That was a house behind the Silvermine Arts Center, her first New Canaan home. She’s been a full-time mom in all the intervening years — her children range in age from 29 down to 14 (with a senior and freshmen at New Canaan High School currently) — and The Collected Home represents her first foray into business.
“I stumbled upon it and when we were looking to make changes, I walked into the home that we lived in, and I just knew it was home,” King recalled.
“I’m excited about it, I really am excited,” she said. “I love interacting with the customers. I love hearing what their dreams are and hearing the things that are important to them. I love when they buy a piece of furniture or an item that is fun. And I love to see that they get excited about it. I bought these things because I loved them. And there is passion there.”
“For example, these bracelets,” King continued, pointing to a rack of leather cuffs, “there is a woman, she’s from California and she’s a single mom and this is her son and she salvages old belts and pieces from old items like furniture, furnaces, lockers, and supports herself.”
King took her time finding the right space for the shop, looking in South Norwalk, New Canaan, Westport and Stamford.
“When I started thinking about it, I was like, ‘Retail is crazy, I don’t want to be tied to a shop.’ I still have two children at home, that’s my number one priority … I was looking all over. I actually started also doing a little booth in Design Center and I just wanted to meet my clients. I wanted to be connected with them.”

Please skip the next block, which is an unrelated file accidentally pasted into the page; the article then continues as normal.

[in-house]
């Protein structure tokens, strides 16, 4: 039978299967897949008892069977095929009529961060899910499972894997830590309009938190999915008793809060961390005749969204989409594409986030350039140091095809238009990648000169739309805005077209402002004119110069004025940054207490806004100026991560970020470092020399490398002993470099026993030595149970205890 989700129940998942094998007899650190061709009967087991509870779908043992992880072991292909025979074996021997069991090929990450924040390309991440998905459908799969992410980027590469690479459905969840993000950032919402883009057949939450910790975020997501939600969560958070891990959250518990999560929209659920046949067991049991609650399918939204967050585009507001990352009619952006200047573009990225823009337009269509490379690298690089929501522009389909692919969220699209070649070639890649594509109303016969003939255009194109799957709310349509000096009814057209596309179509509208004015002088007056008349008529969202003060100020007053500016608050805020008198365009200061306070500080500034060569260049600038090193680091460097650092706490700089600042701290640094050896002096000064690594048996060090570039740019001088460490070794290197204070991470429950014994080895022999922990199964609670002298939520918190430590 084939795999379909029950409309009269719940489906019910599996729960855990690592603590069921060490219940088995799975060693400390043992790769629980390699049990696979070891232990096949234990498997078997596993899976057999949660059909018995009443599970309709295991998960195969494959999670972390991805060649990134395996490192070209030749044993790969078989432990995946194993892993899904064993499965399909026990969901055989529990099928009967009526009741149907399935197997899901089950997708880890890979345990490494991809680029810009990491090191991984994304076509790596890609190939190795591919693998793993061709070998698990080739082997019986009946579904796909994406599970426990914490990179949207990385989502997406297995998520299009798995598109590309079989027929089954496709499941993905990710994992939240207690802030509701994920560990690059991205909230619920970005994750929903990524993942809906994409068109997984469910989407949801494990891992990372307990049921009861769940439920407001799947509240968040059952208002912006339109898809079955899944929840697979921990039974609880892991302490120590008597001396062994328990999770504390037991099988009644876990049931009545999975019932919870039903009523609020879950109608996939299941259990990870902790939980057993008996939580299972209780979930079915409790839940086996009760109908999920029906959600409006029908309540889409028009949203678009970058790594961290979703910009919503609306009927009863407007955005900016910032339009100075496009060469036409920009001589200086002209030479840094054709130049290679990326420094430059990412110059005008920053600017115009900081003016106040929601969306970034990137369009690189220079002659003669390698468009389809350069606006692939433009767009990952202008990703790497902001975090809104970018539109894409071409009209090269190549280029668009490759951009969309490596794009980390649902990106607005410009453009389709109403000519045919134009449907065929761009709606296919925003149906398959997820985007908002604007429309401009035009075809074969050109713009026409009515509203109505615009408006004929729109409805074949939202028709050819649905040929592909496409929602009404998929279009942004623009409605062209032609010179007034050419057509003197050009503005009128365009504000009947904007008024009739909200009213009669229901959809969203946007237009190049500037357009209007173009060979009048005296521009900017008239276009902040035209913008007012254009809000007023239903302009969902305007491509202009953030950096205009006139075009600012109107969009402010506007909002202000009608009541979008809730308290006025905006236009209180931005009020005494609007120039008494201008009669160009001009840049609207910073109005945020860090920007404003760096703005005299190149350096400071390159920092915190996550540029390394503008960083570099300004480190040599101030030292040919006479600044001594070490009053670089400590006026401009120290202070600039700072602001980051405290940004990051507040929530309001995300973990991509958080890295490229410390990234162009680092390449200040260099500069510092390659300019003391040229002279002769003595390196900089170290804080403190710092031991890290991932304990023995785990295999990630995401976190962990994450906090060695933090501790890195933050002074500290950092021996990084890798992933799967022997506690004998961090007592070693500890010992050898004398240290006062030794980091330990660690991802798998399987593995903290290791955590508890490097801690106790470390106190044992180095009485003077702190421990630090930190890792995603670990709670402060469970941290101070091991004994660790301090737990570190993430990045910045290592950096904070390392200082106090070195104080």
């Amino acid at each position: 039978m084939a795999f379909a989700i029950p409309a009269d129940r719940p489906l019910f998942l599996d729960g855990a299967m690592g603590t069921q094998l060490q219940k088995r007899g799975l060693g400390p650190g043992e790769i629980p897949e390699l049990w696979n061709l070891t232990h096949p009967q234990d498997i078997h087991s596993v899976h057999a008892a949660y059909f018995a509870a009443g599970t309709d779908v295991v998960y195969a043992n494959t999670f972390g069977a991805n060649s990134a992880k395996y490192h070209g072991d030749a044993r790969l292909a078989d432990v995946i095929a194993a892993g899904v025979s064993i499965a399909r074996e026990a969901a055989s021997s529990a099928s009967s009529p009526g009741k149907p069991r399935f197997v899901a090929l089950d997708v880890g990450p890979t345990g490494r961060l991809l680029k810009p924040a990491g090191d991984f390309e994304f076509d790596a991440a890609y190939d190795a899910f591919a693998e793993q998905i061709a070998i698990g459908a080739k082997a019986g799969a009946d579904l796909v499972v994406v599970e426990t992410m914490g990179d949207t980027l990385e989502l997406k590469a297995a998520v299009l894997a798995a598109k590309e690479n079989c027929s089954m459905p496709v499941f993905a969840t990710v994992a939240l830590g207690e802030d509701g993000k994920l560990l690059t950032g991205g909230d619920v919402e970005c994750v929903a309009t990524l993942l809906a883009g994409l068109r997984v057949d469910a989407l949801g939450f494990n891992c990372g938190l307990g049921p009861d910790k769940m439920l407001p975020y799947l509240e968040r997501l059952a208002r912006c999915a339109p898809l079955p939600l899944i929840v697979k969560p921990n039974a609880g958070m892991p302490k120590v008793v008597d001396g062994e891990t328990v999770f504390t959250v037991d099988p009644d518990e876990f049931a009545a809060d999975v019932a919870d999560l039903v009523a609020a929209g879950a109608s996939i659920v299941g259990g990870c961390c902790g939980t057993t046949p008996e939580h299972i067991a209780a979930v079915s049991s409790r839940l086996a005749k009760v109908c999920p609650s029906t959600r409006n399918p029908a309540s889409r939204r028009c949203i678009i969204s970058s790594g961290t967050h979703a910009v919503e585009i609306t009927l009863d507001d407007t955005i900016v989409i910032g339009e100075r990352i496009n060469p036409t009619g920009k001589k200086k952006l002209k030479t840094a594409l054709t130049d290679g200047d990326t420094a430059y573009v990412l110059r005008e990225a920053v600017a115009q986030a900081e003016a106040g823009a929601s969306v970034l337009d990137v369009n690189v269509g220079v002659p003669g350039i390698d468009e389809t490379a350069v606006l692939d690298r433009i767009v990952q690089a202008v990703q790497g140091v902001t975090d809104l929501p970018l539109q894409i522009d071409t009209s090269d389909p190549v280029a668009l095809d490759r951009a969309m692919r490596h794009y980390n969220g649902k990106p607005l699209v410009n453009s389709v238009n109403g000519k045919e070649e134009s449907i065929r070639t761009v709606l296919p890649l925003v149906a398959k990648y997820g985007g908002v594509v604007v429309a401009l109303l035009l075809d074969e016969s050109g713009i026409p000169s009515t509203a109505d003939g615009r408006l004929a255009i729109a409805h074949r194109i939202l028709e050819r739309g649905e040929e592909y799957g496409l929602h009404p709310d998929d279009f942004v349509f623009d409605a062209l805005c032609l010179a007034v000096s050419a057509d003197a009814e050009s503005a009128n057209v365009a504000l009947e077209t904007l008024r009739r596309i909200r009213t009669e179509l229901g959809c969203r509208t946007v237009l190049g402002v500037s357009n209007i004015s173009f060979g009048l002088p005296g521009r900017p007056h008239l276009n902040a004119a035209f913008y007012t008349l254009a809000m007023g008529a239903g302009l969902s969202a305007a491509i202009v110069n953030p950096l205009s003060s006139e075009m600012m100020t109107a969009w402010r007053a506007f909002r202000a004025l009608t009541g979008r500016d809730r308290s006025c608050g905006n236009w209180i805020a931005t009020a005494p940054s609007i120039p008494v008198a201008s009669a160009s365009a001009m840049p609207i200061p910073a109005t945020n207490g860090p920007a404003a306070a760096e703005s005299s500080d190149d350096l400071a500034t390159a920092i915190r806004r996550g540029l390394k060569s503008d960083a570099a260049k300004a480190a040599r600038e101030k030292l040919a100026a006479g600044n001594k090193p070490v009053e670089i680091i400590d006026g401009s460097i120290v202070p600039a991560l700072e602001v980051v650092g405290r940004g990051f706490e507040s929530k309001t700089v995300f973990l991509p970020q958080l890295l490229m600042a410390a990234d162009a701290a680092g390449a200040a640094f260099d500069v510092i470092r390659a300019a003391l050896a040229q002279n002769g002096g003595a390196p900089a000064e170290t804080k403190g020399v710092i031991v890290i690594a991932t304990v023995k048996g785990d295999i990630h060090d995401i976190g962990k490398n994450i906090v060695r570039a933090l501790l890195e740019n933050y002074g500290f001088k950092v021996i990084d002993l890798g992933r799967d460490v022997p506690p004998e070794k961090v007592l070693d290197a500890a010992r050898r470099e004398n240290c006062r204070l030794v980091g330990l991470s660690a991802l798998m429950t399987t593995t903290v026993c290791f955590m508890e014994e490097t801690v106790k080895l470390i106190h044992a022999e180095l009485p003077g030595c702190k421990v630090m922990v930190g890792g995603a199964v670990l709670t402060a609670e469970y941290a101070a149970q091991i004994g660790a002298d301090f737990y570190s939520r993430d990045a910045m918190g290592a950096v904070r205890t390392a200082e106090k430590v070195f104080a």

King had met people in the years of acquiring items for her own home and, though it didn’t register as such at the time, that amounted to a strong foundation of networking.
“I have people over in Europe that text me, ‘I have these things.’ I have people down in Texas, in New Jersey, down in Atlanta. I think I knew all along the way. You know one of my dear friends up in Vermont, she said, ‘What are you going to do with this?’ And I would say, “I don’t know. Something is going to turn up. I don’t have a vision yet. All I know is that there is something building.’ ”
In a way, King said, she wasn’t deliberately pursuing retail at all. Yet she was confident enough in her own eye and aesthetic sense to create The Collected Home.
Asked how she developed that confidence, King said: “Every single piece I have hand-picked and I picked it because I loved it.”